>D mapping, it has to be the L2V(I(ddd)) thingie of the associated datatype 
>of that triple. Attaching a datatype to a property range says that any 
>triple with that property has to have that datatype associated with it. A 
>triple containing a datatype property is always associated with that 
>datatype, obviously, and the rdfd:lex idiom is handled by the special rule 
>that says that an rdfd:lex triple inherits its associated datatype from 
>the datatype associated with any triple whose object is its subject. Then 
>all the current idioms work out as they do now, except that the in-line 
>idiom is datatype-sensitive, as Patrick wants.
>
>Adding all this datatyping does not change either the denotation of the 
>literal itself or contradict the meanings of the triples in the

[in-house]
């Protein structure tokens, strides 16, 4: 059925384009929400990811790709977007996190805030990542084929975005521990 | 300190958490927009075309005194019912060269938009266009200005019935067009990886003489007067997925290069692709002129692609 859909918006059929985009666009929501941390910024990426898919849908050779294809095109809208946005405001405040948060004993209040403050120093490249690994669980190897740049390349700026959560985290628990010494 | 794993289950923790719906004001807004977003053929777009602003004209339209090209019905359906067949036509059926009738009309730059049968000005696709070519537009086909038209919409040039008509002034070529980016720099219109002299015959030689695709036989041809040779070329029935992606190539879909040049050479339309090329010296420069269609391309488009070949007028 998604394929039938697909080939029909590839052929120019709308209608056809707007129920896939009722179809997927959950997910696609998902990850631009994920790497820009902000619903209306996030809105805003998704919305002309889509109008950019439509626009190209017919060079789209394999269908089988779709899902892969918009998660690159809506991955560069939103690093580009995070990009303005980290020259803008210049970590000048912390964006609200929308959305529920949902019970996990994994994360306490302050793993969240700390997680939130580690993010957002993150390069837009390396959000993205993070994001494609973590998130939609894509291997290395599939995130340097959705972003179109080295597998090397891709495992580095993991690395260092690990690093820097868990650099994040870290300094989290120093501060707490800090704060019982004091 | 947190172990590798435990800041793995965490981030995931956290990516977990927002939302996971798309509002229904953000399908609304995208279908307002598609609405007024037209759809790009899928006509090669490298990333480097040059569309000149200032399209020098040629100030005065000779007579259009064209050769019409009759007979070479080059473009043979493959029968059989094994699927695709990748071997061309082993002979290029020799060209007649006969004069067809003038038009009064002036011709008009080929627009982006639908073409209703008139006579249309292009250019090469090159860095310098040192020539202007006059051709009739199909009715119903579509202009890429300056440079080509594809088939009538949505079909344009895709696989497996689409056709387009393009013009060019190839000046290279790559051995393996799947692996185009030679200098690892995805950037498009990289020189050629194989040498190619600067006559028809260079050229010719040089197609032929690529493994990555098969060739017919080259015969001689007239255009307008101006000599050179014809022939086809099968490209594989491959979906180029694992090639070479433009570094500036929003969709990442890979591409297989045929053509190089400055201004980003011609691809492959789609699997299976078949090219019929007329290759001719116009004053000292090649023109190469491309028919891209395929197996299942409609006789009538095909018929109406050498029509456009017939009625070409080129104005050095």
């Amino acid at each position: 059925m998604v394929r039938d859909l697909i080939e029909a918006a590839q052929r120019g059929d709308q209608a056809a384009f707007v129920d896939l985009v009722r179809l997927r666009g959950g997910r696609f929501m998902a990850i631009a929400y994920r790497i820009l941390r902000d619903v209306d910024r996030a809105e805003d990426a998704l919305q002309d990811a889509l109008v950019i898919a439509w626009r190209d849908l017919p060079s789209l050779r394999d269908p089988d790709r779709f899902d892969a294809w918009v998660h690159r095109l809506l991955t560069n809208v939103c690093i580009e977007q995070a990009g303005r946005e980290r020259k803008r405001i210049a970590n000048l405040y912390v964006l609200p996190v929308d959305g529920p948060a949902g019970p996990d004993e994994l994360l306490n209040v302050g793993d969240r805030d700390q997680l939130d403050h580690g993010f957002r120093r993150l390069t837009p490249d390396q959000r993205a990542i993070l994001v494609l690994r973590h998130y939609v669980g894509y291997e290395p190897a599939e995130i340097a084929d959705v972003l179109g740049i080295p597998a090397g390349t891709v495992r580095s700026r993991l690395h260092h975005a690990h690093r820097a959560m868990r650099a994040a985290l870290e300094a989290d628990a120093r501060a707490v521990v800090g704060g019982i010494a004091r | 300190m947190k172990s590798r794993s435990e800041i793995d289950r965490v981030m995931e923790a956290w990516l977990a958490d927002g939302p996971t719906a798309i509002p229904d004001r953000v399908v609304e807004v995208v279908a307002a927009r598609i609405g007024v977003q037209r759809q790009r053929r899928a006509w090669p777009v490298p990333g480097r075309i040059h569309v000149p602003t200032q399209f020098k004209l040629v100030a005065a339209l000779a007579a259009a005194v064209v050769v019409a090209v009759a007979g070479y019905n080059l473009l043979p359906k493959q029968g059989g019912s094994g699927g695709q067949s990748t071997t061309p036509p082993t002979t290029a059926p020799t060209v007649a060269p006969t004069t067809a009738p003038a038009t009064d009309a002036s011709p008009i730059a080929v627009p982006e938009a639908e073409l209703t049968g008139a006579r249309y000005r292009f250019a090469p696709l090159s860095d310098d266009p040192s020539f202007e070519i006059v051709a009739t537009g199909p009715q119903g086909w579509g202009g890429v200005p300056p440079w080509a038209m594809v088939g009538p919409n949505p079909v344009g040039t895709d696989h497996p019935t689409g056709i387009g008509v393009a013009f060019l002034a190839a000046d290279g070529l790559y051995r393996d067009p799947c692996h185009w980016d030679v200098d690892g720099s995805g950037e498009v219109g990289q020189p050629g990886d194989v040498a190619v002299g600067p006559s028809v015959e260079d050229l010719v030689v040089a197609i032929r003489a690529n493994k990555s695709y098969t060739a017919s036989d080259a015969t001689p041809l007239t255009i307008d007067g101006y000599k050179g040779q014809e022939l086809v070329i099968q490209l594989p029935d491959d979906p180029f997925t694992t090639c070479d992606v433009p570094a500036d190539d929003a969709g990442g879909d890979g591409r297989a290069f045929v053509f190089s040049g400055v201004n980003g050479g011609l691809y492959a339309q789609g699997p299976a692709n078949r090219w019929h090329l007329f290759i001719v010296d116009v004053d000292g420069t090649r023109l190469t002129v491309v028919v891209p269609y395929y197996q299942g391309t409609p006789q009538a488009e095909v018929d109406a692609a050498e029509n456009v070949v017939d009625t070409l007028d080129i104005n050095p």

>undatatyped graph.
>
>This also means that if G' is a generalization from G  using rdfd:lex to 
>keep the connections between the bnodes and the literal, then datatyping G 
>and G' has the same effect. For example:
>
>aaa <ex:age> "10" .
>bbb <ex:age> "10" .
>--->>>
>aaa <ex:age> _:x .
>bbb <ex:age> -:y .
>_:x <rdfd:lex> "10" .
>_:y <rdfd:lex> "10" .
>
>are equivalent; and if you add (Ive changed the name again, just for fun)
>
><ex:age> <rdfd:rangedatatype> <xsd:integer> .
>
>to either graph, they are still equivalent: they both then say that the 
>ages of aaa and bbb are ten. The second one has nodes that denote ten, the 
>first one doesn't, but they express the same information. (Of course, if